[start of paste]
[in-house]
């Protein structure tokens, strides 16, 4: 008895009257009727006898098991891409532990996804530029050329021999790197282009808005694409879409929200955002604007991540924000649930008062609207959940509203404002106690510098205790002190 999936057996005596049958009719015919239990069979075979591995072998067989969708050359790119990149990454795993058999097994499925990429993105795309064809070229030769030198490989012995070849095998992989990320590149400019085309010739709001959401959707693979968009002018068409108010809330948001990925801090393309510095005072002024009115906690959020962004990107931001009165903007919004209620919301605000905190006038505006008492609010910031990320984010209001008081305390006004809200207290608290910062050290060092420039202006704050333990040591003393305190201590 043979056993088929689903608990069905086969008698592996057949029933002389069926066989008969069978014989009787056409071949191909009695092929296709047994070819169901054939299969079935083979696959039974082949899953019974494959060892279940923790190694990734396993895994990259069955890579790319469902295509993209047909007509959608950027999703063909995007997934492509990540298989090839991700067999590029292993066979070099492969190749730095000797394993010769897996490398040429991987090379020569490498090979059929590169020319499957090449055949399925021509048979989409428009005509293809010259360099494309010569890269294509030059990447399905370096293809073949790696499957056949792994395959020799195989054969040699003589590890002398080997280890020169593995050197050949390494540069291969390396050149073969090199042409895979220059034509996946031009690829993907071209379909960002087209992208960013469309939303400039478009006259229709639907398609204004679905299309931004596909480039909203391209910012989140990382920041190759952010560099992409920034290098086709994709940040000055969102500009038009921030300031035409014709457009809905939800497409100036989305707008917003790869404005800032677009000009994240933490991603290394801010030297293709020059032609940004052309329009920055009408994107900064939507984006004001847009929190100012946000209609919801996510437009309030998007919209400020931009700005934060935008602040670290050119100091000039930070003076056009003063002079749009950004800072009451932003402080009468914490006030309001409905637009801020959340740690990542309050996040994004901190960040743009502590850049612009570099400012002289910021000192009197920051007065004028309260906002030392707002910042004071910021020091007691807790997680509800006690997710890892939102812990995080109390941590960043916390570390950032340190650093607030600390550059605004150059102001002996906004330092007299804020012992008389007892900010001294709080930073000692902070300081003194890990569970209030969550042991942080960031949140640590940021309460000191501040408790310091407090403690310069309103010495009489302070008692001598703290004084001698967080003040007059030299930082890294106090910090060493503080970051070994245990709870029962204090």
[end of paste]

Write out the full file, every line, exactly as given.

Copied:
[in-house]
């Protein structure tokens, strides 16, 4: 008895009257009727006898098991891409532990996804530029050329021999790197282009808005694409879409929200955002604007991540924000649930008062609207959940509203404002106690510098205790002190 999936057996005596049958009719015919239990069979075979591995072998067989969708050359790119990149990454795993058999097994499925990429993105795309064809070229030769030198490989012995070849095998992989990320590149400019085309010739709001959401959707693979968009002018068409108010809330948001990925801090393309510095005072002024009115906690959020962004990107931001009165903007919004209620919301605000905190006038505006008492609010910031990320984010209001008081305390006004809200207290608290910062050290060092420039202006704050333990040591003393305190201590 043979056993088929689903608990069905086969008698592996057949029933002389069926066989008969069978014989009787056409071949191909009695092929296709047994070819169901054939299969079935083979696959039974082949899953019974494959060892279940923790190694990734396993895994990259069955890579790319469902295509993209047909007509959608950027999703063909995007997934492509990540298989090839991700067999590029292993066979070099492969190749730095000797394993010769897996490398040429991987090379020569490498090979059929590169020319499957090449055949399925021509048979989409428009005509293809010259360099494309010569890269294509030059990447399905370096293809073949790696499957056949792994395959020799195989054969040699003589590890002398080997280890020169593995050197050949390494540069291969390396050149073969090199042409895979220059034509996946031009690829993907071209379909960002087209992208960013469309939303400039478009006259229709639907398609204004679905299309931004596909480039909203391209910012989140990382920041190759952010560099992409920034290098086709994709940040000055969102500009038009921030300031035409014709457009809905939800497409100036989305707008917003790869404005800032677009000009994240933490991603290394801010030297293709020059032609940004052309329009920055009408994107900064939507984006004001847009929190100012946000209609919801996510437009309030998007919209400020931009700005934060935008602040670290050119100091000039930070003076056009003063002079749009950004800072009451932003402080009468914490006030309001409905637009801020959340740690990542309050996040994004901190960040743009502590850049612009570099400012002289910021000192009197920051007065004028309260906002030392707002910042004071910021020091007691807790997680509800006690997710890892939102812990995080109390941590960043916390570390950032340190650093607030600390550059605004150059102001002996906004330092007299804020012992008389007892900010001294709080930073000692902070300081003194890990569970209030969550042991942080960031949140640590940021309460000191501040408790310091407090403690310069309103010495009489302070008692001598703290004084001698967080003040007059030299930082890294106090910090060493503080970051070994245990709870029962204090």